A professor of mine recently encouraged me to read a section from the e-flux journal double issue about the nature of contemporary art.
Some very interesting questions are raised, and answers are sought out (if not always directly found). The term itself, “contemporary”, is a slippery one. The introduction, written by Julieta Aranda, Brian Kuan Wood, and Anton Vidokle raises some interesting (and some scathing) points.
“When there are no longer any artistic movements, it seems that we are all working under the auspices of this singular ‘-ism’ that is deliberately (and literally) not one at all.” For them, contemporary is “…a term we know well enough through its use as a de facto standard by museums, which denote their currency through an apparently modest temporal signifier.” The seeming meaninglessness of the term contemporary becomes evident. “With this shift,” they continue, “out go the grand narratives and ideals of modernism, replaced by a soft consensus on the immanence of the present, the empiricism of now.” The entirety of the introduction is not so bleak, however. They finish by saying that even though it is a meaningless signifier, its use in everyday art vocabulary means it must have some kind of significance.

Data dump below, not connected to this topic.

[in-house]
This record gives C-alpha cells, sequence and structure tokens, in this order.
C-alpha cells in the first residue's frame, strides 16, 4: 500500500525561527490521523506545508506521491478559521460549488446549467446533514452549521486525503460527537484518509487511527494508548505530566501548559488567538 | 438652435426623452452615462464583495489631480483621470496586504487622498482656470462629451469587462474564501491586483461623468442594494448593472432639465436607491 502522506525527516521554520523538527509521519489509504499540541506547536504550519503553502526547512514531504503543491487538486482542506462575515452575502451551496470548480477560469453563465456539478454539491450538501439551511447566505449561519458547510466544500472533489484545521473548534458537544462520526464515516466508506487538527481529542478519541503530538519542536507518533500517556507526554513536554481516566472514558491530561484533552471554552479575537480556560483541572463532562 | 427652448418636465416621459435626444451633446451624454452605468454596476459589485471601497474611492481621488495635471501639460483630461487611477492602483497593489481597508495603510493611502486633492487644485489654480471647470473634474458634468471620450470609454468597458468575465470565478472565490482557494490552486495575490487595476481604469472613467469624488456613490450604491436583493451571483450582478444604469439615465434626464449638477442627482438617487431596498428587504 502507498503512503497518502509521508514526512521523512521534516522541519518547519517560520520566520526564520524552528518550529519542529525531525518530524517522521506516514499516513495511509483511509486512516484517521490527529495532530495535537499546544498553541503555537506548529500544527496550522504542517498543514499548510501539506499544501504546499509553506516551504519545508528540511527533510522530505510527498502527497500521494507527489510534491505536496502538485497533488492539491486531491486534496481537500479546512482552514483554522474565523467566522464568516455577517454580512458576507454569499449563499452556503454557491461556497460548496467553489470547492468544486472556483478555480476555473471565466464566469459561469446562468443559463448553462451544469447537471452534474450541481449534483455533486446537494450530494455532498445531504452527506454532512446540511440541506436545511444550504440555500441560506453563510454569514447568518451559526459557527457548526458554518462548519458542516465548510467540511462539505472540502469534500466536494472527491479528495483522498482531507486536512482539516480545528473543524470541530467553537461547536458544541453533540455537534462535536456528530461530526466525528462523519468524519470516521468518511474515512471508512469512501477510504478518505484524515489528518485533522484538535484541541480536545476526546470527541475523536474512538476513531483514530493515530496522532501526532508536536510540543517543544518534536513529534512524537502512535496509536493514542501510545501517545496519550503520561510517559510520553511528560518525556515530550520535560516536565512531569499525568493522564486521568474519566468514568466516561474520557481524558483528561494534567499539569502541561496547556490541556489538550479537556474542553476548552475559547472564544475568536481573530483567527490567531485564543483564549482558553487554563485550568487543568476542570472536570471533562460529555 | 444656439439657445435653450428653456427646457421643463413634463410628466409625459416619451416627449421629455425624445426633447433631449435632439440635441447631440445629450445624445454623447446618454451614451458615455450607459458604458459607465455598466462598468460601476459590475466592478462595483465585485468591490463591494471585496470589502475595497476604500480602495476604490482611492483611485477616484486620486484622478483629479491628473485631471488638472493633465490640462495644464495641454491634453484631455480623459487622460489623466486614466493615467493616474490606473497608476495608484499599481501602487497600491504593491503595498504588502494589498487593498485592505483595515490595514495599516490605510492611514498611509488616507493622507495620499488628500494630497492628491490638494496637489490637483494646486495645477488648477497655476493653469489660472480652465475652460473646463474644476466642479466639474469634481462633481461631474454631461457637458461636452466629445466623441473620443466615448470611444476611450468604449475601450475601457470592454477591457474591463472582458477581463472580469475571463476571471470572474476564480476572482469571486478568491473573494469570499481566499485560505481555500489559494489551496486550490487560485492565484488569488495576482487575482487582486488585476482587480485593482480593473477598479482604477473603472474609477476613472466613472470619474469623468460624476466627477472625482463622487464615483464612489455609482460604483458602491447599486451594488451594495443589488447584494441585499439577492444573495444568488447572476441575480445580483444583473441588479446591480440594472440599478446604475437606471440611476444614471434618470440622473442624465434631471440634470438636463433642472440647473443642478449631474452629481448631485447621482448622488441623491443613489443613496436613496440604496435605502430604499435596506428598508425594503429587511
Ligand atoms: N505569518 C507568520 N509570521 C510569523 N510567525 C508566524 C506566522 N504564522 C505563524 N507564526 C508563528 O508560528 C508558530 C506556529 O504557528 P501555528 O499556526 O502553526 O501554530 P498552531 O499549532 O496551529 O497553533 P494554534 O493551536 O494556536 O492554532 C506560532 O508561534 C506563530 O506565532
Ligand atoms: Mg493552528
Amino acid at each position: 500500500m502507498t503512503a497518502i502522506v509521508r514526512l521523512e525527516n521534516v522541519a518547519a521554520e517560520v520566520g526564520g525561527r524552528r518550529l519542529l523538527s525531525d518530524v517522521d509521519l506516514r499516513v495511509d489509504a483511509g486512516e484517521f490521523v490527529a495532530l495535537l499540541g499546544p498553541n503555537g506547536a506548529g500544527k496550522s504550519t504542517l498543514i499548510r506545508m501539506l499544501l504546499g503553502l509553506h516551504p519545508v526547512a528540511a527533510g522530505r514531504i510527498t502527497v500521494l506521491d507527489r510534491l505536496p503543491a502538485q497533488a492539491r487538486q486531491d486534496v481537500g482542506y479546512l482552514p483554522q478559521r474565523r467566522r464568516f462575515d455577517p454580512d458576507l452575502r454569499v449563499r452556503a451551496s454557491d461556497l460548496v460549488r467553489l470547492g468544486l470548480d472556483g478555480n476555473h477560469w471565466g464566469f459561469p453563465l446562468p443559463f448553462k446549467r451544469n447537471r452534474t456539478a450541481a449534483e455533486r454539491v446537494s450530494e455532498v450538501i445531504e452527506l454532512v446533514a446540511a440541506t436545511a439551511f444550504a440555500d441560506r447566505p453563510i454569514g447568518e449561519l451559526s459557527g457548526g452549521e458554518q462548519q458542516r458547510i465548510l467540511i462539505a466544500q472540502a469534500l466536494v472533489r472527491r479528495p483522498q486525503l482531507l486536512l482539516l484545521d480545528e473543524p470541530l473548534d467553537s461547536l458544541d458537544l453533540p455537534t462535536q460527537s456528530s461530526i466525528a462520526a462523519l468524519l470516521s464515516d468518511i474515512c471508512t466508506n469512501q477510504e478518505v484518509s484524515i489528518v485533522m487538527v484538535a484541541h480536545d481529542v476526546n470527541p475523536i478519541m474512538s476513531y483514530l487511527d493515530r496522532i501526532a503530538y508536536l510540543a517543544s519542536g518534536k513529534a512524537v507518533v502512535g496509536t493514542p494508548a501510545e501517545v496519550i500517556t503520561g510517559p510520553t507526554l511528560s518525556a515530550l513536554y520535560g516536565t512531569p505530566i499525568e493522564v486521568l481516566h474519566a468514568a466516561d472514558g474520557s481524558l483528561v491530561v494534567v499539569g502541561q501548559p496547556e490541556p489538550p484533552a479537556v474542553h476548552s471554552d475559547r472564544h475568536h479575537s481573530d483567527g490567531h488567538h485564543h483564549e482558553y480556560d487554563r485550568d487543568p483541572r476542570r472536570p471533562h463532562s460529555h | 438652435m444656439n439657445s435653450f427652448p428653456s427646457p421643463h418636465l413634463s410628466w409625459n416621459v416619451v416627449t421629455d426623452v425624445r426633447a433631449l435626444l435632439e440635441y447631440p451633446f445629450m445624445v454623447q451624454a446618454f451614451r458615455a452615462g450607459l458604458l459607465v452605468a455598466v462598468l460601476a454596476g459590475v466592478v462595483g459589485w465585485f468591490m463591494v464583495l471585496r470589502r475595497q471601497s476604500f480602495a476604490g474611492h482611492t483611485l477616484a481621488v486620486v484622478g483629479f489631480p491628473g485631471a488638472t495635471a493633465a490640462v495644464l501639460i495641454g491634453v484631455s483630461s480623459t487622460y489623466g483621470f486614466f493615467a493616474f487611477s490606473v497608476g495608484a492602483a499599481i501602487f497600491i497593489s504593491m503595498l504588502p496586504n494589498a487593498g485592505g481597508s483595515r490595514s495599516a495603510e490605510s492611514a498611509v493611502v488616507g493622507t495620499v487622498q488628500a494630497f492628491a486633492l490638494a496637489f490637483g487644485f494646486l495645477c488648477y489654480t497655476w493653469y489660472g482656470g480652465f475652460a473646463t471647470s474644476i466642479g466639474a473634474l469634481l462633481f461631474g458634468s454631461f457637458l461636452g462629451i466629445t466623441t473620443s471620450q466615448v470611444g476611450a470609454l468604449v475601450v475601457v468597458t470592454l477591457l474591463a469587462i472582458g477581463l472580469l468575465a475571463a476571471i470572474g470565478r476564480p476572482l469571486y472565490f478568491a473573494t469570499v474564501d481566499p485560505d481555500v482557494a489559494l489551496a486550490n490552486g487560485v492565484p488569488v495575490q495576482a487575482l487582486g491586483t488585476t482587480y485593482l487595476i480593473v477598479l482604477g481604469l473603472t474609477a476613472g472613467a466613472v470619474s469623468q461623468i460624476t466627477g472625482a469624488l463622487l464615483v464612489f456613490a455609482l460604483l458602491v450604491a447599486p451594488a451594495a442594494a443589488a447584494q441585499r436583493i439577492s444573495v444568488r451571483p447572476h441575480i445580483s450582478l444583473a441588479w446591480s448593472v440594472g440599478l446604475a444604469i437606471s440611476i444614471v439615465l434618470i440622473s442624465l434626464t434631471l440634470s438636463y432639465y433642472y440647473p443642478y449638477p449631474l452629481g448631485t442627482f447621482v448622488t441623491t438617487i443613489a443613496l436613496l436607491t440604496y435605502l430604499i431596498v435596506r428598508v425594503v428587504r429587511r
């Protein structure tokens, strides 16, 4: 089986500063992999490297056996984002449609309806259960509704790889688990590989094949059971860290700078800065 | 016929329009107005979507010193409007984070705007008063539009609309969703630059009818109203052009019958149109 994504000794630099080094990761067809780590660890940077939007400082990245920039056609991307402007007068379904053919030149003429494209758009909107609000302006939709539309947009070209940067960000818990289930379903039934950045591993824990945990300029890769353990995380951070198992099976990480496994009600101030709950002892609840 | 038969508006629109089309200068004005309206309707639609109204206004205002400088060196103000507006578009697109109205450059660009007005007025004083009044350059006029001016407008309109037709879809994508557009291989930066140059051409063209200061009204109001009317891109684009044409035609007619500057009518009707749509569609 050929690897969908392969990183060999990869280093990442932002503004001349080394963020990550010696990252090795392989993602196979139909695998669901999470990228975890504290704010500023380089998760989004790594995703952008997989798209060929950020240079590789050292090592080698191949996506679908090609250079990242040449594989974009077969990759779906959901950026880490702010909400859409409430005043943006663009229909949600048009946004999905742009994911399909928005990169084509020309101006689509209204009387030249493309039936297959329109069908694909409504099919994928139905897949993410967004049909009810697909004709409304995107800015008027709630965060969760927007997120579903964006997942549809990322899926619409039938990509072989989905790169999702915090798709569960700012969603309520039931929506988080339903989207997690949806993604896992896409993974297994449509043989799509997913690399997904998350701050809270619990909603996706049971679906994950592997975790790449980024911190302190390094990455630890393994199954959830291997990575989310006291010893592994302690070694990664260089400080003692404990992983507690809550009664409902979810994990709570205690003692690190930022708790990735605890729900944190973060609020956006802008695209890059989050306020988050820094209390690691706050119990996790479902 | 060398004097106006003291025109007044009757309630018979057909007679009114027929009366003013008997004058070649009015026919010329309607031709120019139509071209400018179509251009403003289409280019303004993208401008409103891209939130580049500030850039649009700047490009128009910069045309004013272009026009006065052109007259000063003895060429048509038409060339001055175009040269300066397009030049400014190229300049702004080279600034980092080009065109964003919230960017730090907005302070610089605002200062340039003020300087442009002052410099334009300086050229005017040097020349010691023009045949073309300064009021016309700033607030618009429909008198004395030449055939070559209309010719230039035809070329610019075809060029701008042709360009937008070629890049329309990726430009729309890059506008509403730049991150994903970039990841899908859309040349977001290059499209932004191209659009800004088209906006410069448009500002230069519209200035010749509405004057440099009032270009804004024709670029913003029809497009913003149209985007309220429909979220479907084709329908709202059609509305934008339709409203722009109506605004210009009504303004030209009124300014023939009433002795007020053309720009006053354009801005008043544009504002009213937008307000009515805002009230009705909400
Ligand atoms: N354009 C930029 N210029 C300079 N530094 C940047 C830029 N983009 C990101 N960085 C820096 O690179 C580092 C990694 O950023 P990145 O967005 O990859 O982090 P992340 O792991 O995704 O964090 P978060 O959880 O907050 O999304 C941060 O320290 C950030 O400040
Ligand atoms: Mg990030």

There is also an article in this book, written by Cuauhtemoc Medina, that expounds eleven theses on the subject of “contemporary art.” Some noteworthy points include the idea that the contemporary exists to mark the end of the modernist movement. The term itself, contemporary, is an absolutely oxymoronic term that signifies a point in time, when time continues to move. “The hunger to be part of the global art calendar has more to do with the hope of keeping up with the frenzy of time than with any actual aesthetic pursuit or interest.” The arts are no longer separate disciplines, but rather “a single multifarious and nomadic kind of practice that forbids any attempt at specification.” And, finally, that the goal of contemporary art is to protect cultural critique and social radicalism from the “banality of the present.”